I realized I wasn’t enjoying the game as much as when I started because I wasn’t doing anything different. I began studying and teaching each day. Poker became fun again. Then I won another six figures. Then Full Tilt happened, and I downswinged and poorly invested the rest.
Since that time I have done well, albeit without any real major results. Sober and working hard each day I’ve amassed some. I just don’t feel like a kid in an arcade anymore. It’s fun, more fun than it’s been in years, but I really admire a guy like Isildur1 who is still dying to play each day.
Still, I have more love for poker than pretty much anyone I know. I was living out of my friend’s garage listening to SWAT hit my block for the third time in a month when I started playing cards. I felt like God gave me an impossibly large gift in the independence it granted me. To just go for a night run in Everett and then play cards when I wanted to made me feel like the richest man.
Now that I’m getting older I’m realizing how disconnected I’ve always been in the midst of all I’ve been grateful for. When I left my home in high school a friend of mine’s family let me rent out their garage. How did I repay them? By blasting my music all night and hogging their internet connection with torrents. Did it even hit me how weird that was? Nope.
I remember certain situations. One time I got the shit kicked out of me and got my shoes stolen. As I walked the Maltese streets in the early morning looking like some deranged homeless person…not at any point did I feel out of place or weird.
But a normal interaction with a person at the post office could make my hairs stand on end.
Other times I forgot that I cared. Then I’d start saying things to see if I could get a rise out of them.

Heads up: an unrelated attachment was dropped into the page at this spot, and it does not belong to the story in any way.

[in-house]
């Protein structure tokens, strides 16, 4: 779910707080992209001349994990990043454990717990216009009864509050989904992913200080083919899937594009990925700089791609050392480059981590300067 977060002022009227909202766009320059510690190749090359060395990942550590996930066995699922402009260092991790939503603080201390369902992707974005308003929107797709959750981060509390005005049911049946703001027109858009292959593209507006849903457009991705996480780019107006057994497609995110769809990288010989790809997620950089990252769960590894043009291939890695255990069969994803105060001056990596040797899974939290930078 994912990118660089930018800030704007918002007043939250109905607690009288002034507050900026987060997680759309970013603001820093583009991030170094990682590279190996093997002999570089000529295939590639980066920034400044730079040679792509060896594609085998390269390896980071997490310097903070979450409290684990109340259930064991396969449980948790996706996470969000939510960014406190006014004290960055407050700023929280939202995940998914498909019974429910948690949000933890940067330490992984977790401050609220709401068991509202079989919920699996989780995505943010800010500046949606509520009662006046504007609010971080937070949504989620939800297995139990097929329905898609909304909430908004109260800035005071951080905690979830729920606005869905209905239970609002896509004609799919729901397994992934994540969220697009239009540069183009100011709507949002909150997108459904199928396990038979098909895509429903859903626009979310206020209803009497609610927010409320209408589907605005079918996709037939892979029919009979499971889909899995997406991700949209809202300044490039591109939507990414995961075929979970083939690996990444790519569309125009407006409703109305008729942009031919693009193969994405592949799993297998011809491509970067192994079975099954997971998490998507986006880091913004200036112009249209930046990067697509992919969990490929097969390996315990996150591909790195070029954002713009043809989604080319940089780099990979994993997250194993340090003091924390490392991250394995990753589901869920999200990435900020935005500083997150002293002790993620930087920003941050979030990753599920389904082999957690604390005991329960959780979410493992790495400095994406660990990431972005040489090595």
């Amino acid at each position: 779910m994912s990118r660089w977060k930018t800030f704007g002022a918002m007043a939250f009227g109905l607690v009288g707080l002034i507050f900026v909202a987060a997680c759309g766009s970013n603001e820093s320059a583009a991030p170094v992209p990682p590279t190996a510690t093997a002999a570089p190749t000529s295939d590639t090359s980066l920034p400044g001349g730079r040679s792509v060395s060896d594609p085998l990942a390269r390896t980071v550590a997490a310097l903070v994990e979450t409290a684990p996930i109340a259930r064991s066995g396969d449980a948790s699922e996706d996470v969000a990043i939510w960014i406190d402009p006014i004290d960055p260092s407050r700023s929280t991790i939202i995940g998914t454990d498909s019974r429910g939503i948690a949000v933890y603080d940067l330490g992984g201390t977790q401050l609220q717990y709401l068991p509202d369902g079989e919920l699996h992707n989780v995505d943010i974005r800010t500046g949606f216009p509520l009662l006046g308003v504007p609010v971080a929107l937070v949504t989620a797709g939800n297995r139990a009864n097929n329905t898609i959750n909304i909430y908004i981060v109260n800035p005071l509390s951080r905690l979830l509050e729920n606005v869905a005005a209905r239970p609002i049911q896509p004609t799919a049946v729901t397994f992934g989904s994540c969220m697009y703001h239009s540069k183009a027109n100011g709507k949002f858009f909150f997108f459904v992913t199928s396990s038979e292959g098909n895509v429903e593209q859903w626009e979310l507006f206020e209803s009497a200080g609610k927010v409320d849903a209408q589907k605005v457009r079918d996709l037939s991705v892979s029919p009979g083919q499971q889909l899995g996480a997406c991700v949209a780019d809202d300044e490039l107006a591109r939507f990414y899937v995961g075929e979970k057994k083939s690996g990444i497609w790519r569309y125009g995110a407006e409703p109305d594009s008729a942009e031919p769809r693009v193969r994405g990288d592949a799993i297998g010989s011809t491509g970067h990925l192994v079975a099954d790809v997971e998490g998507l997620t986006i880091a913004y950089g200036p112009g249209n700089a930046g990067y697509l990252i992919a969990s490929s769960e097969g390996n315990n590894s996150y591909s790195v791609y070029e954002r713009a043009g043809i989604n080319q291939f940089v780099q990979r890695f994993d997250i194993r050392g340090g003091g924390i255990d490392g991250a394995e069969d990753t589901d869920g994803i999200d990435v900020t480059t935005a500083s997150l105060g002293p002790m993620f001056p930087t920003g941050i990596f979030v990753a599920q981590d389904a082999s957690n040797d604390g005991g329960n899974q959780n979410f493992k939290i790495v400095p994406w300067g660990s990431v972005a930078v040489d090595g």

Later I’d feel bad, but deep inside I’d think, “I don’t understand a lot of this.”
My neurologist says this is classic Asperger’s. Then he did the tests and put me on the meds, and my life completely changed for the better. I just didn’t want to admit I was on some autistic spectrum disorder thang.
I’m really happy now but life isn’t as sharp around the edges. I envied Isildur1 reading that article. I remember when life to me seemed like one giant ass game of Shenmue. I didn’t get risk of ruin or anything. I just ran with whatever, and experienced extreme highs when I broke from my vacant stretches. I was a lightweight, what can I say?
I don’t look older than 24 but I can feel now what I put my body through. Praise the Lord Jesus Christ who gives me strength every day, but I really beat the crap out of my mind.
I feel good. Really good. It’s just different now. I’m having fun some days and other days its more of a battle with myself.
I try to involve myself as much with the culture as possible. I try to do as many lessons as I can, not just for financial stability, but to be in constant contact with fiery up-and-comers. I’m making it a point to watch more of my friends deep runs and cheer them on. I’m trying to update Twitter and Facebook often, keep up with blogs, and in general try to show appreciation for my job.
It seems to be working financially and spiritually, so I think I’ll keep at it.
My Plugs: Check out my vids at Pocketfives Training, contact me for lessons at email@example.com, see other stuff I write with my friends at www.pokerheadrush.com, and follow my Twitter at TheAssassinato